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BMI 5331 Foundations of Pharmacogenomics

3 semester credit hours
Lecture contact hours: 2; Lab contact hours: 3
Web-based and classroom instruction
Prerequisite: BMI 5330
Lab Fee: $30

Course Description
Pharmacogenomics is the study of how human genetic variation impacts drug response. It is one of the major promises of the genome project: that individual genetic information can be used to tailor drugs to patients, maximizing efficacy and minimizing adverse reactions. An understanding of pharmacogenomics requires dual understanding of the basics of genetics and genomics and of pharmacology. This course will provide the background to understand the current state and literature in pharmacogenomics, including the methods used in research and the current issues in discovery and implementation of pharmacogenomics.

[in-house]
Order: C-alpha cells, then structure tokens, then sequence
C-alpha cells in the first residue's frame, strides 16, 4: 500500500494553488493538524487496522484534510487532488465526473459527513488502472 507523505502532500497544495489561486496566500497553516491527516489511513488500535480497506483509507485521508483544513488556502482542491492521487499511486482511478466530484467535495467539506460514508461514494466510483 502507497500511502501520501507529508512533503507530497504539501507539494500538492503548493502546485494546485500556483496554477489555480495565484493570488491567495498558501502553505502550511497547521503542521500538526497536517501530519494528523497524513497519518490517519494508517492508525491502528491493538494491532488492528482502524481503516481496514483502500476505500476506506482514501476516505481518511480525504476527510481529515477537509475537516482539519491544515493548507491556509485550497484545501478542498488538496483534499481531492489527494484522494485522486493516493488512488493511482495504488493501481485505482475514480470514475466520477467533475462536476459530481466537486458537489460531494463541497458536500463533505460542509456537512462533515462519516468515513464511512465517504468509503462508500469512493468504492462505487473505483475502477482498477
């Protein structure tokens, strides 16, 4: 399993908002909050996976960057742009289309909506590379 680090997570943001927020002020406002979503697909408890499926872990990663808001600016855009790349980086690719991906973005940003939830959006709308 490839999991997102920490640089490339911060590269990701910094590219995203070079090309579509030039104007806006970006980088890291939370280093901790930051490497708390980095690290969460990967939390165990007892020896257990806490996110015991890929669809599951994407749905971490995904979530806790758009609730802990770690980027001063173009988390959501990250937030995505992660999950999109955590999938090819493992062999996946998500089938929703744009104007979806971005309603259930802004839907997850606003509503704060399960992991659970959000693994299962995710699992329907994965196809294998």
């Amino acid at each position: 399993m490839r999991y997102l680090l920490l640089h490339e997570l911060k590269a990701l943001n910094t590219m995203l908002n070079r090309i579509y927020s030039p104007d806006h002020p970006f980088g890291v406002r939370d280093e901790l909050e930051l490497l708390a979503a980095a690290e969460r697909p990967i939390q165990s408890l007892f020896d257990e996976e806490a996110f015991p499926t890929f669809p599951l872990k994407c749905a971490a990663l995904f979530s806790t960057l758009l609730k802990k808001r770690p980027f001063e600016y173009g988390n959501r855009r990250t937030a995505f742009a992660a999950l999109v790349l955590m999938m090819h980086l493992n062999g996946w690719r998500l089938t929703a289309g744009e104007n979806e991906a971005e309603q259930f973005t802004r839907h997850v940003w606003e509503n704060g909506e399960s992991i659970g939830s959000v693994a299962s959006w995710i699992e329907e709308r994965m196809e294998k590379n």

Learning Objectives
Upon successfully completing this course, students will:

  • Explain the basic principles of pharmacology and genomics as they pertain to pharmacogenomics.
  • Distinguish the different considerations applying to genes involved in pharmacokinetics versus pharmacodynamics, and how this impacts the way that these genes are studied.
  • Understand the impact of emerging technologies, such as next generation sequencing, on discovery and implementation of pharmacogenomics.
  • Understand several specific examples of important pharmacogenomics and their implementation in clinical practice.
  • Apply the available information resources for gene-drug interactions in informatics projects.
  • Understand the issues and challenges of implementing pharmacogenomics in the clinic.